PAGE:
So there were no major surprises in Fabio Capello's announcement of his preliminary squad of 30 players for the World Cup.
Owen Hargreaves had been touted for a call-up but did anyone really think a player with a solitary minute of playing time this season stood a chance of going to South Africa? That Capello would rather take a risk on an injured Gareth Barry tells its own story.
Equally Bobby Zamora had been tipped to be given the nod, yet clearly the Fulham man lacks the quality to make an impression on the international stage. It's one thing banging in the goals against Hull and Burnley, quite another against Brazil or Spain.
Instead Darren Bent will get another chance to impress Capello up front, while defenders Matthew Dawson and Ledley King, and midfielders Adam Johnson, Tom Huddlestone and Joe Cole all retain a chance of boarding the plane. None of their inclusions came as a surprise.
Indeed, perhaps the only omission that raised eyebrows was that of Gary Neville, not least because of the identity of the man who is South Africa-bound instead.
Jamie Carragher has not enjoyed the best of seasons yet Capello has still bent over backwards to reel him in in an effort to solve his right-back 'problem' - even though that is not the Liverpool stalwart's natural position.
Capello may have said there are no guarantees of Carragher making the final cut, but to leave him behind now would be folly, given that he is the only player other than Glen Johnson with even a vague familiarity with the role.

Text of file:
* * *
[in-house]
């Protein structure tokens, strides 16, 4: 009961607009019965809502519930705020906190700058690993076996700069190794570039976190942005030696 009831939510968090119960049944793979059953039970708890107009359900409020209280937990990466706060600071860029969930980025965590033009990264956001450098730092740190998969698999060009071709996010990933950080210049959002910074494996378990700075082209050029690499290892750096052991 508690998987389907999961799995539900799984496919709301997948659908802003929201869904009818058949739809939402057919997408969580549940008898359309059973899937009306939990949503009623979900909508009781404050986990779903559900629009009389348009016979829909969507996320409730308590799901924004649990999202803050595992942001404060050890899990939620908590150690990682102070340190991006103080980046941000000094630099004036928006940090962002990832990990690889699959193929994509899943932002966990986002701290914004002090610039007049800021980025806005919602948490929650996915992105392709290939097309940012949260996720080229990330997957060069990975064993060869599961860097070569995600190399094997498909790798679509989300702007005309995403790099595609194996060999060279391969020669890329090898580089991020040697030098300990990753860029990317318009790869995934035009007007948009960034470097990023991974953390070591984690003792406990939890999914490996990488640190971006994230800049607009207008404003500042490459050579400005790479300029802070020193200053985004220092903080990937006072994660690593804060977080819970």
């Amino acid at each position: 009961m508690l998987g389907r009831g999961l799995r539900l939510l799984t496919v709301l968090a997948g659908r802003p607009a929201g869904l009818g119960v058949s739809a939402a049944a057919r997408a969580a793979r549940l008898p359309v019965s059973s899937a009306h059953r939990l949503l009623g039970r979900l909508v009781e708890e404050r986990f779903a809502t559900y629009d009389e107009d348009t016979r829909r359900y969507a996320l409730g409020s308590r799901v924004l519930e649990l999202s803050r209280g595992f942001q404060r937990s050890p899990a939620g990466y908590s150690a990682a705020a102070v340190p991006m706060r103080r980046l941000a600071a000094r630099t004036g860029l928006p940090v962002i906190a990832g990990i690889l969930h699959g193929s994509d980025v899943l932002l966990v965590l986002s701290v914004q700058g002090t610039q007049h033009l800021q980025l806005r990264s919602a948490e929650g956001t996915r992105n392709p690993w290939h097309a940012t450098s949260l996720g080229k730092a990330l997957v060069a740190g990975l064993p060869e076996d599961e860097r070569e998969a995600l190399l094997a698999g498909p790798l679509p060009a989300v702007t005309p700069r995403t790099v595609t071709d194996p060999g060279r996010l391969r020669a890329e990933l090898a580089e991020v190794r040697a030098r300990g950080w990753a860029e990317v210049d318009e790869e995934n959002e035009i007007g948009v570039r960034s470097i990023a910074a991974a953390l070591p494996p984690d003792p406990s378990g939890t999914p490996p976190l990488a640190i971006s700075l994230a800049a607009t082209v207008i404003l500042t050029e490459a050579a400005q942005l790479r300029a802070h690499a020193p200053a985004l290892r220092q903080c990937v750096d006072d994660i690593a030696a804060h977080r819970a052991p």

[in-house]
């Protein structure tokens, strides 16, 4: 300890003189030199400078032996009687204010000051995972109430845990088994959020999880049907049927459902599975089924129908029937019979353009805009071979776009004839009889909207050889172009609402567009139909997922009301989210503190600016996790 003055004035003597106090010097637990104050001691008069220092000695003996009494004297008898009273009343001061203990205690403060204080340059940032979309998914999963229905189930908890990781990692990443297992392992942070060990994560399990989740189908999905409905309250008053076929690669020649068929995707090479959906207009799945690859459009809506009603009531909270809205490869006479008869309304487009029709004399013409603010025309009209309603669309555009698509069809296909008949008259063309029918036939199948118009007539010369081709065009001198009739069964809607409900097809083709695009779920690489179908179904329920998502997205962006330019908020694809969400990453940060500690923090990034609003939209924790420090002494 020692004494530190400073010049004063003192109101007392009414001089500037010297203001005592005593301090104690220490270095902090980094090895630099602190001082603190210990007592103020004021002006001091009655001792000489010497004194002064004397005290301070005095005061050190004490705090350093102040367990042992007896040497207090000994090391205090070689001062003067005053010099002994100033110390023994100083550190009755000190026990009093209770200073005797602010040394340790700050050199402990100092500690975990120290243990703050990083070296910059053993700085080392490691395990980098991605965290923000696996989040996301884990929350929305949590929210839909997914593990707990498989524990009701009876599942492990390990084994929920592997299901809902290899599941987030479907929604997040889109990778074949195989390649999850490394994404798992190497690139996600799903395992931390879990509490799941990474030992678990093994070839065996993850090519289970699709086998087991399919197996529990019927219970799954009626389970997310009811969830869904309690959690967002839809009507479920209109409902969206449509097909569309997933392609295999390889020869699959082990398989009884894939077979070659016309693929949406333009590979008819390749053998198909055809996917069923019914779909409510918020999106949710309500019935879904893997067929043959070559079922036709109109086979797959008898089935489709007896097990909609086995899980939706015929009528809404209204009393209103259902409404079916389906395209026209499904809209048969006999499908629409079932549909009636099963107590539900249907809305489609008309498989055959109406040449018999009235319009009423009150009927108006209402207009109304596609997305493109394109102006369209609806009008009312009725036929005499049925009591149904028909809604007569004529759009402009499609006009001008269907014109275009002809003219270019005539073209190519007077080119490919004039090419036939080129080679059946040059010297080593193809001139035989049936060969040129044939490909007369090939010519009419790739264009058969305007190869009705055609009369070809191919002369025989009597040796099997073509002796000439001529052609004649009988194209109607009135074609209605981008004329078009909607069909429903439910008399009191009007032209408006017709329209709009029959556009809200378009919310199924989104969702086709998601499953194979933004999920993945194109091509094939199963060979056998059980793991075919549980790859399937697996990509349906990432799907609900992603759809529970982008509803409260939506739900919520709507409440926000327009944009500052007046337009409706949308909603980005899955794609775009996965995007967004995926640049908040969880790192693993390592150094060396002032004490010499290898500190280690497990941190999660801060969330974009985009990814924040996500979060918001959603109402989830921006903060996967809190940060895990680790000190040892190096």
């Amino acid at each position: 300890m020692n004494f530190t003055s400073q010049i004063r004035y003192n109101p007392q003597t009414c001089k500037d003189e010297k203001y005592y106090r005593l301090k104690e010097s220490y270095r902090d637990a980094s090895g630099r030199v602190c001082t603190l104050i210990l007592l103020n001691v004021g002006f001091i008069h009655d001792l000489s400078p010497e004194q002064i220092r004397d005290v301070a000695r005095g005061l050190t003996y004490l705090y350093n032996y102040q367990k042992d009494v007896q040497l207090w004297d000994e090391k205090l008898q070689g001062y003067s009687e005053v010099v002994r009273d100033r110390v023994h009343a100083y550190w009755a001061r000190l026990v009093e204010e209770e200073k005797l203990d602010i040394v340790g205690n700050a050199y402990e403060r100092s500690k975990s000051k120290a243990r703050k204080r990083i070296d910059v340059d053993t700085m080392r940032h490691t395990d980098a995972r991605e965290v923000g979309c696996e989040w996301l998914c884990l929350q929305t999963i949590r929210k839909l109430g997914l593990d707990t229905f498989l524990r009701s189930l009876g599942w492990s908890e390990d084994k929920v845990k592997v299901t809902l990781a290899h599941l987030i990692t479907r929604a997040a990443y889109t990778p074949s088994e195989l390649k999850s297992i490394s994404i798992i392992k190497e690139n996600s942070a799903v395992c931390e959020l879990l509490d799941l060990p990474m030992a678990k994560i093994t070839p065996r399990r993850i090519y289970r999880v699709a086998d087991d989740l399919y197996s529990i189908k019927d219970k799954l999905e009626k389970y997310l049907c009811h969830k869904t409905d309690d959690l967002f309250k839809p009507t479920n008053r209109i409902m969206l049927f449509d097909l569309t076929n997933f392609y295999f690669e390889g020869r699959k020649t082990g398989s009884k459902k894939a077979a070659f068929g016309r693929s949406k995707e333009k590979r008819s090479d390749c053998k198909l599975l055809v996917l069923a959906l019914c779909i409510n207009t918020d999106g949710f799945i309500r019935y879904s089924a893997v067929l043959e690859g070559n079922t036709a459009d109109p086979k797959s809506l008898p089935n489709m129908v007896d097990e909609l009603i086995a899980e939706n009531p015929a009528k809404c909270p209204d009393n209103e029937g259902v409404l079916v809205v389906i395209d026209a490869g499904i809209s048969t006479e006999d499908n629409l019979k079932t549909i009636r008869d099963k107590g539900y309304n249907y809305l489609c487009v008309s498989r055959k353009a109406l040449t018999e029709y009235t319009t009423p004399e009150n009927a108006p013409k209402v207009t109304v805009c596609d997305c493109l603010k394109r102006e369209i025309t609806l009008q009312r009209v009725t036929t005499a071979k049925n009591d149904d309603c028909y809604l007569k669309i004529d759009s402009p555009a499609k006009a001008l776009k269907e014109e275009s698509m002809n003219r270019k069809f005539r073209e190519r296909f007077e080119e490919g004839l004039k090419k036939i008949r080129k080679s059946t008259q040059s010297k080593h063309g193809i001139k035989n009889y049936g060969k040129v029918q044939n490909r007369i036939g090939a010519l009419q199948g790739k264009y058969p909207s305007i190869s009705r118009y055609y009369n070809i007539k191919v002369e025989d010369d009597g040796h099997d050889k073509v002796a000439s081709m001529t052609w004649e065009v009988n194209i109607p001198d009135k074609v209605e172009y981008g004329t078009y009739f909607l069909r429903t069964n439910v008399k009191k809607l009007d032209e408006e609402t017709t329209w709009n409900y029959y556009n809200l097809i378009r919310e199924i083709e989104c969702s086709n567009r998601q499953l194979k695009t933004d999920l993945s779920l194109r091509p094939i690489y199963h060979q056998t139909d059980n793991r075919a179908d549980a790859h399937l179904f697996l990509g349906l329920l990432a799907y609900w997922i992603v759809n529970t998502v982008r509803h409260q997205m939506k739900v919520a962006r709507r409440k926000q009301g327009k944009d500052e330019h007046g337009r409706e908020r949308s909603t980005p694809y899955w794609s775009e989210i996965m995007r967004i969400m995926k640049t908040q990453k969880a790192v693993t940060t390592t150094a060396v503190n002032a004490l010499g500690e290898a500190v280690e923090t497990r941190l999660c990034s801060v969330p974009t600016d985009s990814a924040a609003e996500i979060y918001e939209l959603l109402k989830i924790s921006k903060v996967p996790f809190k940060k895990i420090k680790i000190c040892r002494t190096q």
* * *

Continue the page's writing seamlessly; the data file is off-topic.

Which begs the question, why did Gary Neville not even make the final 30? The Manchester United veteran may not be getting any younger, his bones creaking a little more every time he plays and his legs lacking the same energy as years gone past, but he is fit, in form and perhaps most importantly a natural right-back with bags of experience.
Capello certainly cannot use forward thinking as an excuse for overlooking Neville - Carragher retired from international football three years ago and until a few days ago seemed destined never to play for England again.
While Carragher's inclusion in the 30 pretty much makes him a shoo-in for South Africa, there will be seven disappointed players come June 1 when the squad is culled to the requisite 23.
Capello must already have a good idea of who will make up the majority of his final squad - if not all of it - and while those on the fringes will be told they have the friendly matches against Mexico and Japan to state their claims, in reality it will take quite some performance to muscle their way into that golden 23.
Michael Dawson, Adam Johnson, Shaun Wright-Phillips, Scott Parker and Darren Bent probably fall into that category, with either Leighton Baines or Stephen Warnock and Huddlestone or Michael Carrick most likely joining them.
Whatever Capello has already decided, the debate will rage on for another couple of weeks, but would we not be better off following the Brazilian model?
Selecao coach Dunga has sensibly bypassed making a list of 30 players - and then having to listen to the inevitable opinions on who should stay and who should go from all and sundry, none of which will make the slightest jot of difference - by going direct to his final squad of 23.
While that may not be good news for the likes of Ronaldinho, who was overlooked, what it does mean is that the Milan playmaker knows immediately where he stands. He will not have to go through the rigmarole of being selected and then discarded. He's not in. Time to book that holiday.
And for those that are picked, they can allow themselves to relax and mentally prepare for the tournament ahead, safe in the knowledge that their place is guaranteed. An extra three weeks of stress-free preparation can go a long way, especially after a long hard season of domestic football.
But while the Brazilian players relax, in the England squad no-one can afford to sit still. Although as Capello has already proved, he can be a man of few surprises.
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